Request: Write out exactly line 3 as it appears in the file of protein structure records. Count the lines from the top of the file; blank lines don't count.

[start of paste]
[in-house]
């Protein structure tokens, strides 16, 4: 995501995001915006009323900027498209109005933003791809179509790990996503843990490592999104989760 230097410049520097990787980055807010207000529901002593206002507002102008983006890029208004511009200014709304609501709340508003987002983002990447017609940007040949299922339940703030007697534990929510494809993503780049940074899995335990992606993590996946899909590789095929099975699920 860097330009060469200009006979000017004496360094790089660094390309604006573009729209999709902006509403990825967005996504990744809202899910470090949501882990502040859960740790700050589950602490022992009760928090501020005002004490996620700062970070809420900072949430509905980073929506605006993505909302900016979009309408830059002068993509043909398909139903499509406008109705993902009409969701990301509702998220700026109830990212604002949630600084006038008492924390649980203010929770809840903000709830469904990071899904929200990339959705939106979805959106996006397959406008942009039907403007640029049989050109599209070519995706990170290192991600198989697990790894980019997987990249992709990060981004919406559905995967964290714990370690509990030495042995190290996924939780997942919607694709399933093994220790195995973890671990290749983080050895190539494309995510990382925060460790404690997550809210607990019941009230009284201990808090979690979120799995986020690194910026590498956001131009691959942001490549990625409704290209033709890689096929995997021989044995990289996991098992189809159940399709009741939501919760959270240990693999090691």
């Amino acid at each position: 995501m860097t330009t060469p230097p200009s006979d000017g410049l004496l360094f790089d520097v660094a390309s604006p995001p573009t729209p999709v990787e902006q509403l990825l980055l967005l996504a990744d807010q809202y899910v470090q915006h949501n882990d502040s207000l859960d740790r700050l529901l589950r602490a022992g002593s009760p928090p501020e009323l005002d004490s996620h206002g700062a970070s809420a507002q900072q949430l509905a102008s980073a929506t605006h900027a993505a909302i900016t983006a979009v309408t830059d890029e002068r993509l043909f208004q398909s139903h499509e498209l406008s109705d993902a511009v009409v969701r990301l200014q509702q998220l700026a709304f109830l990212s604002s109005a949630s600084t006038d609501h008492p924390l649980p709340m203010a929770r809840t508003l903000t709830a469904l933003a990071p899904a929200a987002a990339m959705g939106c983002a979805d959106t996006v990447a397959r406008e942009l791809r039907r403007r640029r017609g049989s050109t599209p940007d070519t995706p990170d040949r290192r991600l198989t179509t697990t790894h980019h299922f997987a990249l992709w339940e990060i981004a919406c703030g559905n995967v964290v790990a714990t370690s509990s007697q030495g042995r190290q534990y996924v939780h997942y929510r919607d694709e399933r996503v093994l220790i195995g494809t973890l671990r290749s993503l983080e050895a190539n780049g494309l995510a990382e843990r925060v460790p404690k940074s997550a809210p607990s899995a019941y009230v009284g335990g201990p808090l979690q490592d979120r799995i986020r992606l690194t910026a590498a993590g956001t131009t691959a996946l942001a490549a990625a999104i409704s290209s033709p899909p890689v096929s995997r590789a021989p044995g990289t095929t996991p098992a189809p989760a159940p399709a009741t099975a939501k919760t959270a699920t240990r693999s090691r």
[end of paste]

């Amino acid at each position: 995501m860097t330009t060469p230097p200009s006979d000017g410049l004496l360094f790089d520097v660094a390309s604006p995001p573009t729209p999709v990787e902006q509403l990825l980055l967005l996504a990744d807010q809202y899910v470090q915006h949501n882990d502040s207000l859960d740790r700050l529901l589950r602490a022992g002593s009760p928090p501020e009323l005002d004490s996620h206002g700062a970070s809420a507002q900072q949430l509905a102008s980073a929506t605006h900027a993505a909302i900016t983006a979009v309408t830059d890029e002068r993509l043909f208004q398909s139903h499509e498209l406008s109705d993902a511009v009409v969701r990301l200014q509702q998220l700026a709304f109830l990212s604002s109005a949630s600084t006038d609501h008492p924390l649980p709340m203010a929770r809840t508003l903000t709830a469904l933003a990071p899904a929200a987002a990339m959705g939106c983002a979805d959106t996006v990447a397959r406008e942009l791809r039907r403007r640029r017609g049989s050109t599209p940007d070519t995706p990170d040949r290192r991600l198989t179509t697990t790894h980019h299922f997987a990249l992709w339940e990060i981004a919406c703030g559905n995967v964290v790990a714990t370690s509990s007697q030495g042995r190290q534990y996924v939780h997942y929510r919607d694709e399933r996503v093994l220790i195995g494809t973890l671990r290749s993503l983080e050895a190539n780049g494309l995510a990382e843990r925060v460790p404690k940074s997550a809210p607990s899995a019941y009230v009284g335990g201990p808090l979690q490592d979120r799995i986020r992606l690194t910026a590498a993590g956001t131009t691959a996946l942001a490549a990625a999104i409704s290209s033709p899909p890689v096929s995997r590789a021989p044995g990289t095929t996991p098992a189809p989760a159940p399709a009741t099975a939501k919760t959270a699920t240990r693999s090691r």